The Boston Globe on Hubble’s celestial visual project
About a year ago, New York-based guitarist Ben Greenberg began spending days zoning out at an IMAX theater, watching enormous celestial structures drift by overhead in the long-running “Hubble’’ film. He’d begun work on music for a solo project that took everything he’d developed to that point and stripped it to its essentials, and the widescreen astronomy showcased in the film seemed eerily familiar to him.
“I saw it at least eight times,’’ he says over the phone from Brooklyn, crossing streets and huddling under the racket of elevated train tracks. “There were just so many parallels with how the information generated by the telescope can enter people’s consciousness and what I’m trying to do with music – putting together organic material and technological material.’’
The parallels have officially continued. Greenberg has not only released his first album as Hubble, he’s also introduced an intricate video collaboration with an actual NASA-contracted telescope specialist that serves as the perfect introduction to Greenberg’s unique sense of proportion. It’s music whose details can be just as daunting as its large-scale wholeness.
Greenberg has spent the better part of the last 10 years honing his craft in projects like the cerebral, obsessive band Zs and the blunt punk of the Pygmy Shrews, both of which are still going strong. He’s made a rock-solid practice of crafting amorphous music out of spidery figures maneuvered by hummingbird-like fingers. But Hubble is his most focused, lean work, and it’s the first that fully belongs in its own orbit.
Hubble comes to Boston Wednesday night in a special quadraphonic Hubble Superposition format, his guitar work split into four separate channels blasting from different corners of the room. The debut album, “Hubble Drums,’’ was released last month on recently opened experimental label Northern Spy Records.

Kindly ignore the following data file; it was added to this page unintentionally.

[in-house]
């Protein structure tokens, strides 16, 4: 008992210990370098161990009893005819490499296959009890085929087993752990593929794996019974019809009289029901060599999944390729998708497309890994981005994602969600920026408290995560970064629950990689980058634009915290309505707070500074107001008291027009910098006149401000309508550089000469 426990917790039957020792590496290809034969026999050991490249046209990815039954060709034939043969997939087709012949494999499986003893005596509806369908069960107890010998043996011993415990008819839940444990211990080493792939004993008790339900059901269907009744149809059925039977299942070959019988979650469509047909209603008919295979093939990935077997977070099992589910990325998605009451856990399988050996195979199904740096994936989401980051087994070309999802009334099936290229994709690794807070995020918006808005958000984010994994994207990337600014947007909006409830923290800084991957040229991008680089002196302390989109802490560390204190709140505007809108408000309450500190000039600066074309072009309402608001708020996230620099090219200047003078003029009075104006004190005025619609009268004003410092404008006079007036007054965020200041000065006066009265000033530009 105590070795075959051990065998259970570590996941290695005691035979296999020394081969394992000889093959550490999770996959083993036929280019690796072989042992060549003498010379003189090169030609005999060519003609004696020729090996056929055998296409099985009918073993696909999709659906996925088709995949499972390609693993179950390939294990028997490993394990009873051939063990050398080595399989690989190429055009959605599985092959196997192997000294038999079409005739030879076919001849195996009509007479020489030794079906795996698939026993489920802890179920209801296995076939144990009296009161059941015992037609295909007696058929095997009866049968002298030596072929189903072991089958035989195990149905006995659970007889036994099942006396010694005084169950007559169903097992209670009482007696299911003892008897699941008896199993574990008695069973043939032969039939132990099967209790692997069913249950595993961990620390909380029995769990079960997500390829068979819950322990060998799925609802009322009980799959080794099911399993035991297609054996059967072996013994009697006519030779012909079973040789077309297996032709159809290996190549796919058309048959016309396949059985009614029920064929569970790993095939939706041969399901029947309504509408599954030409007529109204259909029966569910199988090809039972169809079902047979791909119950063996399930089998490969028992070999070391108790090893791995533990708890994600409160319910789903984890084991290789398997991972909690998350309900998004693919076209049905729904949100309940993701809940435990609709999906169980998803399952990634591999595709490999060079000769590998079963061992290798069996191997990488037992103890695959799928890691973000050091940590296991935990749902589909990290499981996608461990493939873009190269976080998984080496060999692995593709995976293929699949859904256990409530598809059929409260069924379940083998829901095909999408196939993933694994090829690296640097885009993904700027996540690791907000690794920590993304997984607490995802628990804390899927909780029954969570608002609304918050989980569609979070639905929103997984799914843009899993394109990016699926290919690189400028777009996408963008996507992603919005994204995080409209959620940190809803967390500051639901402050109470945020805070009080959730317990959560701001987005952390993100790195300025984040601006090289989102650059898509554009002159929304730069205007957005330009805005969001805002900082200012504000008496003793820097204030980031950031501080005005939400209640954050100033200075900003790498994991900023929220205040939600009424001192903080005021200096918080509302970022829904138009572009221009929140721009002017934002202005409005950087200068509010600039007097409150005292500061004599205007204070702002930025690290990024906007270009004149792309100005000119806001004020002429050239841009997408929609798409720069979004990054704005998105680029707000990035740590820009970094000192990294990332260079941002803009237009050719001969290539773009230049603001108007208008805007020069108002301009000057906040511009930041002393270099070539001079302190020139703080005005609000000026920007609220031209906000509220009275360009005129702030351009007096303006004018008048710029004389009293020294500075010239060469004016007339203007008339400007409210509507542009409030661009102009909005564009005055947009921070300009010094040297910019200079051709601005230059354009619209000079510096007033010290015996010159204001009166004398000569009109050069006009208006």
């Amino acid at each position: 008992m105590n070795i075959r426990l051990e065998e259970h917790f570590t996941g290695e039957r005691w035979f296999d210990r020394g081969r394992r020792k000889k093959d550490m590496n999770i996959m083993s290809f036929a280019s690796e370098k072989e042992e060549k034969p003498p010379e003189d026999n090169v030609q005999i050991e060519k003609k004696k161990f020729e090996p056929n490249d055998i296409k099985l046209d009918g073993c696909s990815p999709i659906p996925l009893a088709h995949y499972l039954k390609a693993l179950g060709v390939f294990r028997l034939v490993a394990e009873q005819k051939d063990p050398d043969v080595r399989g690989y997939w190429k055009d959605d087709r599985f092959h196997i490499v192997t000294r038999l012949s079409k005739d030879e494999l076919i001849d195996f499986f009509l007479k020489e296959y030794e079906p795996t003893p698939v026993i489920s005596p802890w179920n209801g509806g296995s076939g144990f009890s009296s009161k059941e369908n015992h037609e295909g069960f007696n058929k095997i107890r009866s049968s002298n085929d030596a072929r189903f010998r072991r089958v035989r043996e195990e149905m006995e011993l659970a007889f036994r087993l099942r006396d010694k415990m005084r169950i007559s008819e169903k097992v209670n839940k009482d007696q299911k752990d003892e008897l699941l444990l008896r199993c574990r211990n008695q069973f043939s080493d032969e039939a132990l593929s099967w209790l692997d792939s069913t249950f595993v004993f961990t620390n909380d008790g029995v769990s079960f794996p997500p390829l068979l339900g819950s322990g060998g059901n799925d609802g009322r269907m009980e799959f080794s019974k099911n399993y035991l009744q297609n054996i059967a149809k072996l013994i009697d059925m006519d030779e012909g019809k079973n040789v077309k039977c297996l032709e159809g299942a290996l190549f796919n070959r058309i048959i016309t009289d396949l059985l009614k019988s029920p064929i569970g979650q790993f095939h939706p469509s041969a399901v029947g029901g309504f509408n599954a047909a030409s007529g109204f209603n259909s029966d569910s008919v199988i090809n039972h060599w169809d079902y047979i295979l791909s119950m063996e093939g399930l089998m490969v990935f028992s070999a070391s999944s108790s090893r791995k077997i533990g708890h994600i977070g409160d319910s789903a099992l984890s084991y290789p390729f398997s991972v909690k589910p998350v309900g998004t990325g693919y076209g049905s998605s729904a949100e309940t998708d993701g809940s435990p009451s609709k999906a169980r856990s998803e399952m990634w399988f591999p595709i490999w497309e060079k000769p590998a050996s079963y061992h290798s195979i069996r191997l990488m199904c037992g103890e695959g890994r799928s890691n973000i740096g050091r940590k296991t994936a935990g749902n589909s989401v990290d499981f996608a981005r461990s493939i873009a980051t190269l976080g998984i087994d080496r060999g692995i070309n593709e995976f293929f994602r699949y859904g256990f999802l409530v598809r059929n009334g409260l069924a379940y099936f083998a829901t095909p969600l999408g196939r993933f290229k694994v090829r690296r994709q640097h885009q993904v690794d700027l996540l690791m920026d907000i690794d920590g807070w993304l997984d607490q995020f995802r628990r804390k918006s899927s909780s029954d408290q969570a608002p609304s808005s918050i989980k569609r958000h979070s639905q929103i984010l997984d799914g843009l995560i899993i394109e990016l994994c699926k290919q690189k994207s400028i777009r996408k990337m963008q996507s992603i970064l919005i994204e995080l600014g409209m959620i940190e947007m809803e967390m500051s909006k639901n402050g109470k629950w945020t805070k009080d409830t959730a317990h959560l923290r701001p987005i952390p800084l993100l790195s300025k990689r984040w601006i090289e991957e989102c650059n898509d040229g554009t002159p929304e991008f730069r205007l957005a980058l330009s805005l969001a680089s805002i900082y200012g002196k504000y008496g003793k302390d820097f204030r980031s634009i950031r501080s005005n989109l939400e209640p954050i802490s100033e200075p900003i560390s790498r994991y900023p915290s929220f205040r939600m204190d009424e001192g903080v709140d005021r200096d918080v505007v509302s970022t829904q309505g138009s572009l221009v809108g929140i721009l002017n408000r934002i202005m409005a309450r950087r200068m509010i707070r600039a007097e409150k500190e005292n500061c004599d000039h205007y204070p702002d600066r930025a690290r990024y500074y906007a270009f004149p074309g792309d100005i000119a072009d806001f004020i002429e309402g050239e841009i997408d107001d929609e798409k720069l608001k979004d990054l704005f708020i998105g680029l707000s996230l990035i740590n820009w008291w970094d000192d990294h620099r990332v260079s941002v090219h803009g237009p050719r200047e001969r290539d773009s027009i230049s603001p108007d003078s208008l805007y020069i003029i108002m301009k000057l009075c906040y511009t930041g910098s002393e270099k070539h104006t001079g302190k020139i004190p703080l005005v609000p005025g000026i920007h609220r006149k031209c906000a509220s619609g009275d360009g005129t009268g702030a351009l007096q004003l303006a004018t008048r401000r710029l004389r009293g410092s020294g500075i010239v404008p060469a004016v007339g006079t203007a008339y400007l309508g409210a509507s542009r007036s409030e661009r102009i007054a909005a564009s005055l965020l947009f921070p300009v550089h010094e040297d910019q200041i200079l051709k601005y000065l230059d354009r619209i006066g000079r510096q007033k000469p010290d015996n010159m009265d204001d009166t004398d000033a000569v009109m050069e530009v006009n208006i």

Tiffany Borders is a research and instrument analyst at a facility called the Space Telescope Science Institute in Baltimore, focusing mostly on the Hubble Heritage Project. As she describes it, her job is to interpret data coming in from the orbiting telescope, interpret it into visually compelling (yet scientifically accurate) images, and get them publicized. “I do what I can to bridge the gap between science and art,’’ she says.
Borders was introduced to Greenberg through a mutual friend with the video collaboration in mind. For Greenberg, it was a dream come true. For Borders, it was her first chance to work so artistically with images she’d spent her career configuring and archiving.
“In the beginning, the conversation we had was about the scale of the universe,’’ she says. A plot began to take shape, centered on the human realization of how overwhelming space can be. “We wanted to start out traveling through space going to a galaxy, which contains hundreds of billions of stars. And then go to objects that would be found inside that.’’
Borders gathered possible images, which included a Milky Way-like spiral galaxy called M81 and an ethereal, dying star’s remains called the Cat’s Eye Nebula. Meanwhile, Greenberg excitedly wrote the music, dubbed “Hubble’s Hubble.’’
It’s an information-heavy piece, with tiny fragments of guitar (“I’ve always been drawn to little mini-riffs,’’ says Greenberg) overlapping each other for over 11 minutes. But it moves at the pace of a sunrise. Hubble hinges on actions, reactions, and microsecond reflexes triggered by small-scale figures that evolve into sweeping, 20-minute epics. The “Hubble’s Hubble’’ video creates a pensive, clear-minded approach to a subject that’s usually treated with big, Wagnerian orchestration. Greenberg uses thin drones and wiry, percussive string attacks to shuttle us across the universe.
“In the IMAX film, there was a lot of discussion about how time works and how things can be really slow and really fast at the same time,’’ Greenberg says. “That was what I’ve always tried to apply to music, as well as studying how these abstract readouts of the sensors turn into this simple, visual material.’’
In that regard, Borders was the perfect person with whom to collaborate, as someone who works with images so that readouts of supernovae and radioactive dust clouds look more compelling than scratchy ultrasound printouts or interstellar coffee stains. Once they’d assembled their images, artist Sheena Callage put in countless hours animating the entire project into the final, mesmerizing product.
Meanwhile, Greenberg’s own Hubble project continues. Greenberg’s performances are still the very terrestrial phenomenon of one guy with a guitar and a delay pedal, something he’s looking forward to adapting for the rest of his life in DIY spaces, rock clubs, art venues, and beyond.
“Because what I’m doing doesn’t fall into a specific genre,’’ he says, “I can take it anywhere.’’
Matt Parish can be reached at firstname.lastname@example.org.